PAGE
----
WASHINGTON: A planet that orbits two stars, like the world portrayed in Star Wars, has been discovered by scientists using data from NASA's Kepler space telescope.
Unlike Tatooine, the fictional desert-like home of Luke Skywalker, the planet, described today in the journal Science is a freezing cold, inhospitable world roughly the size of Saturn.
While this particular planet, dubbed Kepler-16b, isn't thought to harbour life, it demonstrates the diversity of planets in our galaxy.
"Given that most stars in our galaxy are part of a binary system, this means the opportunities for life are much broader than if planets form only around single stars," said Kepler's principal investigator and co-author William Borucki.
"This milestone discovery confirms a theory that scientists have had for decades but could not prove until now," he added.
Science fiiction realised
Circumbinary planets, those that orbit around both members of a stellar pairing, are not uncommon in science fiction and have been speculated to exist for some time. But until now, evidence confirming their existence had proven elusive.
"This discovery is stunning," said co-author Alan Boss, an astronomer at the Carnegie Institution of Washington in DC. "Once again, what used to be science fiction has turned into reality."
The planet is roughly 200-light years away from Earth and orbits its parent stars in a near perfect circle over 229 days - similar to the 225-day orbit of Venus. Both stars are smaller than our Sun - 20% and 69% as massive as our Sun respectively.
And while a spectacular double sunset would likely be visible from its surface, the temperature on the gaseous planet - billed somewhere between -73 and -101 degrees Celsius - is less than ideal for viewing.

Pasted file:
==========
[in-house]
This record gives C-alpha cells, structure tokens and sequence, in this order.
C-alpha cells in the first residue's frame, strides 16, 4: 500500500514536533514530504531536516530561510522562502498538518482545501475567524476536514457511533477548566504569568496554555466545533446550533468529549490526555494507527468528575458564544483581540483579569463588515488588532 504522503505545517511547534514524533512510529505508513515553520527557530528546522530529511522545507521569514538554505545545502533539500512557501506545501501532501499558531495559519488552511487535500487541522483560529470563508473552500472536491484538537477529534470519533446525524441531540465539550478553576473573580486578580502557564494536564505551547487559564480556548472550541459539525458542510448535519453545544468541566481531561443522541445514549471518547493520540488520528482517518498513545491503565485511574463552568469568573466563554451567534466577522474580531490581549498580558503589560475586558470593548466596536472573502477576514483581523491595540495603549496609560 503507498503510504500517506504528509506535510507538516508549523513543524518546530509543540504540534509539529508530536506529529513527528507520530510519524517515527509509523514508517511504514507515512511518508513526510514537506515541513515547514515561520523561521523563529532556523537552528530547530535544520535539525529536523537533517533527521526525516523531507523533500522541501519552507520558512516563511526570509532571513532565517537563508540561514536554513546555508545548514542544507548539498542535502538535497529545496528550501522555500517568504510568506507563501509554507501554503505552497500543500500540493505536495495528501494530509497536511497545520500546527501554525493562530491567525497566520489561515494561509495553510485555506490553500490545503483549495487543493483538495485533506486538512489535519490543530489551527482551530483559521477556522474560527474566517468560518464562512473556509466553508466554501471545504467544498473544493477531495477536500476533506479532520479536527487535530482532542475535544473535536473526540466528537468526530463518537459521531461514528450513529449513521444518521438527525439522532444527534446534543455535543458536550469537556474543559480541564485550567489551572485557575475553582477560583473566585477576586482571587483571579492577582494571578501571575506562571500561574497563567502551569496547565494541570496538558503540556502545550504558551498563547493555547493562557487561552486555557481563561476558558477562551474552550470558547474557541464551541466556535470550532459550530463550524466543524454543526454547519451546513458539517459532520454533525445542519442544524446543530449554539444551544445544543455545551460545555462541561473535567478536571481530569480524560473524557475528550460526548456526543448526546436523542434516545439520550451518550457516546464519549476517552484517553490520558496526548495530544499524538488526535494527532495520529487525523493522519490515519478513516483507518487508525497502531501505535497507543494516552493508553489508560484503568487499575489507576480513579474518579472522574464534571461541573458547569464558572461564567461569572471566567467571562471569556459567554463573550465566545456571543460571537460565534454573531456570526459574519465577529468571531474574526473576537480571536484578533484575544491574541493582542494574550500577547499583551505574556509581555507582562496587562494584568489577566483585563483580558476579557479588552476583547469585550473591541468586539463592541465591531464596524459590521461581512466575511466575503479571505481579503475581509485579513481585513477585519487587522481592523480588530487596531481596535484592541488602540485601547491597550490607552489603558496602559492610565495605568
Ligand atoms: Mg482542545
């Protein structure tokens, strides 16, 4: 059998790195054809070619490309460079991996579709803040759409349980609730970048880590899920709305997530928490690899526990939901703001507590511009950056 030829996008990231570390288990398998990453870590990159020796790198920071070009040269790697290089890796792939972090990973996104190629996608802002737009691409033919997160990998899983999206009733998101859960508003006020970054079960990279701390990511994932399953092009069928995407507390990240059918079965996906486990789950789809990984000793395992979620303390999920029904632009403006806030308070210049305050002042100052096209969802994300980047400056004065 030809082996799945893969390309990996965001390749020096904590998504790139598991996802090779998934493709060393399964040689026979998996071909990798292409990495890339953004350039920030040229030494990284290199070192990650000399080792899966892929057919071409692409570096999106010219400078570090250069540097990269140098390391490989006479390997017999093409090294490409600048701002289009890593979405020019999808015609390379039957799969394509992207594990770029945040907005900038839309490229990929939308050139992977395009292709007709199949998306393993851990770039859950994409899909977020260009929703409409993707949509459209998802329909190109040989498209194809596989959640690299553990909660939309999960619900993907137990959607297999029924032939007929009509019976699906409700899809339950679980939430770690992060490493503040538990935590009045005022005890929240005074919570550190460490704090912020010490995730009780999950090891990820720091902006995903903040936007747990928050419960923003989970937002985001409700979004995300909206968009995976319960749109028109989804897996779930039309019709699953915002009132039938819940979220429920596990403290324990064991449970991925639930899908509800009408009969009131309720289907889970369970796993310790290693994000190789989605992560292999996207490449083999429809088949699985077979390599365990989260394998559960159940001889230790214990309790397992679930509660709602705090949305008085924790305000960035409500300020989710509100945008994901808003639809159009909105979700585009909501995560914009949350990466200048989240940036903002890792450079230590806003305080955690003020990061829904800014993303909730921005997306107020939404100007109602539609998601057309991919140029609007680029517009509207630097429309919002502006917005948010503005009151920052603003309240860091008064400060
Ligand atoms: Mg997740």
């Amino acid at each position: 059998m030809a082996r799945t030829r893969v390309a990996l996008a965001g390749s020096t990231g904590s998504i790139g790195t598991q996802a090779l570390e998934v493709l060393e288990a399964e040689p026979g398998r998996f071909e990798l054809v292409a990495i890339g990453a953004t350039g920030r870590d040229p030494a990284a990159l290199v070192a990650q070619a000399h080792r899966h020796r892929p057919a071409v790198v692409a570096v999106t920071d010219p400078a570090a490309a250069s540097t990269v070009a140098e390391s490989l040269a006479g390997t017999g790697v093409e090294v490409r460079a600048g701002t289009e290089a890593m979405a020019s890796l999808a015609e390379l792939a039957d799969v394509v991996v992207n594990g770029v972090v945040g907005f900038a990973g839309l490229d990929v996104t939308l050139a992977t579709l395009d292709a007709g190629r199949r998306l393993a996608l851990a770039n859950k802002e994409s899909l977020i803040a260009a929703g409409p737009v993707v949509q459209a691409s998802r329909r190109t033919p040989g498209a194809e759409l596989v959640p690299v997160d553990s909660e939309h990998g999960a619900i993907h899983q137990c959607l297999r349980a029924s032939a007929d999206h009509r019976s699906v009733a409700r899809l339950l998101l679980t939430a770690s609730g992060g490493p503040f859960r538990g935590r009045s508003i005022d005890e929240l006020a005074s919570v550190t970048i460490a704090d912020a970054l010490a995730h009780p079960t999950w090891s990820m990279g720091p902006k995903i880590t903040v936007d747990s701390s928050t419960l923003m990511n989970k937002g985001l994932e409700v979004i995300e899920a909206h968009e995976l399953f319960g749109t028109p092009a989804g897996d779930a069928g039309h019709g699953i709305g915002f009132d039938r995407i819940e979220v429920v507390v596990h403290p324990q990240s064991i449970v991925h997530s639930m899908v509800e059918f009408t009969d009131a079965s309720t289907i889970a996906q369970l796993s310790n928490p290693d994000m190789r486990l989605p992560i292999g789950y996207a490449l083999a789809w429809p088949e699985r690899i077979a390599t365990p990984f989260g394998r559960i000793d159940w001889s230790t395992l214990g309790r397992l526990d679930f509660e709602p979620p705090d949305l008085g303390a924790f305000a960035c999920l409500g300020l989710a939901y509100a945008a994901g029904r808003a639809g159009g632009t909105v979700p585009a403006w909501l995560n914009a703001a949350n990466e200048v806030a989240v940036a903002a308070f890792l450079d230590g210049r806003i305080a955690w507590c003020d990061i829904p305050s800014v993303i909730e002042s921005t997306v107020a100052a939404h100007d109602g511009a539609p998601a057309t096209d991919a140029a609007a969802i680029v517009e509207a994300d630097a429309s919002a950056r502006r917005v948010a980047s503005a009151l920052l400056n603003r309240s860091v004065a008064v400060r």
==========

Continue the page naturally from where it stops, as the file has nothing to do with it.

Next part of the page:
Eclipses aid detection
Kepler measures dips in the brightness of more than 150,000 stars to search for transiting planets.
The team, led by astronomer Laurance Doyle from the California-based SETI Institute, detected the new planet by observing transits, where the brightness of a parent star dims from the planet crossing in front of it.
The planet was found in the Kepler-16 system, a pair of orbiting stars that eclipse each other from our vantage point on Earth.
When the smaller star partially blocks the larger star, a primary eclipse occurs, and a secondary eclipse occurs when the smaller star is completely blocked out by the larger star.
Astronomers further observed that the brightness of the system dipped even when the stars were not eclipsing one another, hinting at a third body.
The additional dimming in brightness events, called the tertiary and quaternary eclipses, reappeared at irregular intervals of time, indicating the stars were in different positions in their orbit each time the third body passed.
This showed the third body was circling, not just one, but both stars, in a wide circumbinary orbit.
Gravitational tug indicates mass
The gravitational tug on the stars, measured by changes in their eclipse times, was a good indicator of the mass of the third body.
Only a very slight gravitational pull was detected, one that only could be caused by a small mass, which the researchers determined to be comparable to Saturn
"Most of what we know about the sizes of stars comes from such eclipsing binary systems, and most of what we know about the size of planets comes from transits," said Doyle
"Kepler-16 combines the best of both worlds, with stellar eclipses and planetary transits in one system.